Marketing is a fast-moving industry and there’s always a new development to help you do your job in an efficient or innovative way. If you’ve taken your eye off the ball over the last month, then have no fear, as The Content Marketer has got a selection of the stories you should know about right here.
Traffic light labelling to apply to data transparency
Data transparency has been an issue for marketers for a long time now and it’s vitally important that their efforts to clean up their data footprints are visible. This is why four advertising trade bodies have grouped together to do something about it.
IAB Tech Lab, the ANA’s Data Marketing and Analytics (DMA) division, the Coalition for Innovative Media Measurement (CIMM) and the Advertising Research Foundation (ARF) have created a traffic light system to show those who are following best practice and others that are falling short.
A centralised database will hold all of the information summarised on the labels and will be available for comparison purposes. It should encourage marketers to be responsible in their use of data and reward those that are.
Iain Pemberton, senior technology editor at Axonn Media, said: “With the amount of data available to marketers growing all the time, improving transparency is vital. This system should give professionals some much-needed clarity and offer better information on the quality of data they use.”
Google to help tailor travel planning through Gmail accounts
Google has announced plans to put itself into the heart of travel planning with a selection of new tools. Users logged into their Gmail account while using the search engine to look for flights and other aspects of their trip will find that Google will provide them with all sorts of things from day plans to travel articles.
A new Your Trips feature will make it easier for travellers to pick up where they left off in their holiday planning. Suggestions based on destinations will be specifically tailored to the individual and Google Flights will help users to book air travel at the cheapest time, based on data it’s collected.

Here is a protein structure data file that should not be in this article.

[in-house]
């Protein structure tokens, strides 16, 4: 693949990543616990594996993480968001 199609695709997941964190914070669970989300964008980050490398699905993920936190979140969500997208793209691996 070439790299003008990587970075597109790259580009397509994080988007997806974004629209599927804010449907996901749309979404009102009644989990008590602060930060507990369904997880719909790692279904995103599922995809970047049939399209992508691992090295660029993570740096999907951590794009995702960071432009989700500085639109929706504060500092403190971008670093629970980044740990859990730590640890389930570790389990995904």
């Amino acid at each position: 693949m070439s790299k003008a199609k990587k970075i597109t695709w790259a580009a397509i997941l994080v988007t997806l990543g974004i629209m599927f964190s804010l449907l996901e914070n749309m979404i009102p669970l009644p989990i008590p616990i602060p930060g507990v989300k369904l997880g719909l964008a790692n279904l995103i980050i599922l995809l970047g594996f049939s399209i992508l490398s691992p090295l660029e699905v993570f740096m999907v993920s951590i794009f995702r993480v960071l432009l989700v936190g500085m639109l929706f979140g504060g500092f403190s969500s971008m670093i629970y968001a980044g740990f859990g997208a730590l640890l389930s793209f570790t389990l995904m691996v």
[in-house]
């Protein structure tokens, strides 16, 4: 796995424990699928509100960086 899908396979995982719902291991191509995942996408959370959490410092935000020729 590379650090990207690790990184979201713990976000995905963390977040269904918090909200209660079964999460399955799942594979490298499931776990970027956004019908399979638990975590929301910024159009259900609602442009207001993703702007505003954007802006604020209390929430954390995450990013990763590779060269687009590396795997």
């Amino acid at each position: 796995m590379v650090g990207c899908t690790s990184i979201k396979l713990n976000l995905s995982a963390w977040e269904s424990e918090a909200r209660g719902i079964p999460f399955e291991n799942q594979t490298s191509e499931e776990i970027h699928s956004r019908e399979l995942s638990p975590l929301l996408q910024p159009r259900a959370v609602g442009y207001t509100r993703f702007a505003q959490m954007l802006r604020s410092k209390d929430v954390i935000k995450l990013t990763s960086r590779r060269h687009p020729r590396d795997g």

Emma Dodd, travel writer at Axonn, said: “Google already feels ubiquitous and measures like this will further its dominance. While it will feel very convenient for users, it may well make life harder for brands that have been offering these sorts of bespoke services themselves.”
Instagram is more popular with teens than Snapchat
Instagram is now more popular with the crucial teen market than Snapchat, according to a survey carried out by Piper Jaffray. The news may come as a surprise to many, as Snapchat has always appealed to this younger market and in August we reported that it is likely to overtake Facebook with this demographic by the end of the year.
The research showed that 85 per cent of teenagers log into Instagram at least once a month, although Snapchat is not far behind at 84 per cent. Respondents also said that they preferred to be contacted about new products on Instagram opposed to Snapchat.
John Simpson, content editor at Axonn Media, said: “Instagram essentially poached Snapchat’s USP with the introduction of Instagram Stories back in August 2016, but Snapchat has managed to adapt and diversify to remain a solid fixture in the social media arena.
“However, Instagram traffic is predicted to grow three times faster than overall social traffic and with Insta’s user base reaching one billion in June, it’s not hard to guess which will be the more dominant force two years from now.”
New Like-Wise tool targets influencer fraud
Fake followers is a big problem for brands looking to work with influencers, but up until now it hasn’t been easy to work out who has gained their engagement through organic means. A new tool looks to overcome this issue, as it collects data from engagement bot farms to sort the genuine influencers from those who have paid for their followers.
Like-Wise then benchmarks the influencer’s engagement over time with real human beings against the data. AI-enabled tech means it can draw a realistic picture of an account, picking up suspicious behaviour to help brands identify the people it’s worth working for to promote their products.
Joe Boyd, content editor at Axonn, said: “It can obviously be very attractive for companies to see numbers like followers, likes and comments shoot up. However, unless these metrics lead to genuine engagement – and eventually to purchases – then they mean very little.
“You need to think carefully about what you’re measuring, and what counts as a success for your business. Reaching one million Twitter followers might seem amazing, but unless your revenue increases along with it then it’s not actually very useful.
“Influencer marketing can be very useful if done well, but if Like-Wise’s statistics are correct, it might not be worth the risk. Growing your social following organically takes more time, but you will end up with a dedicated base of followers who are more likely to make purchases and advocate for your brand. That’s much more valuable than a legion of bots artificially inflating your numbers.”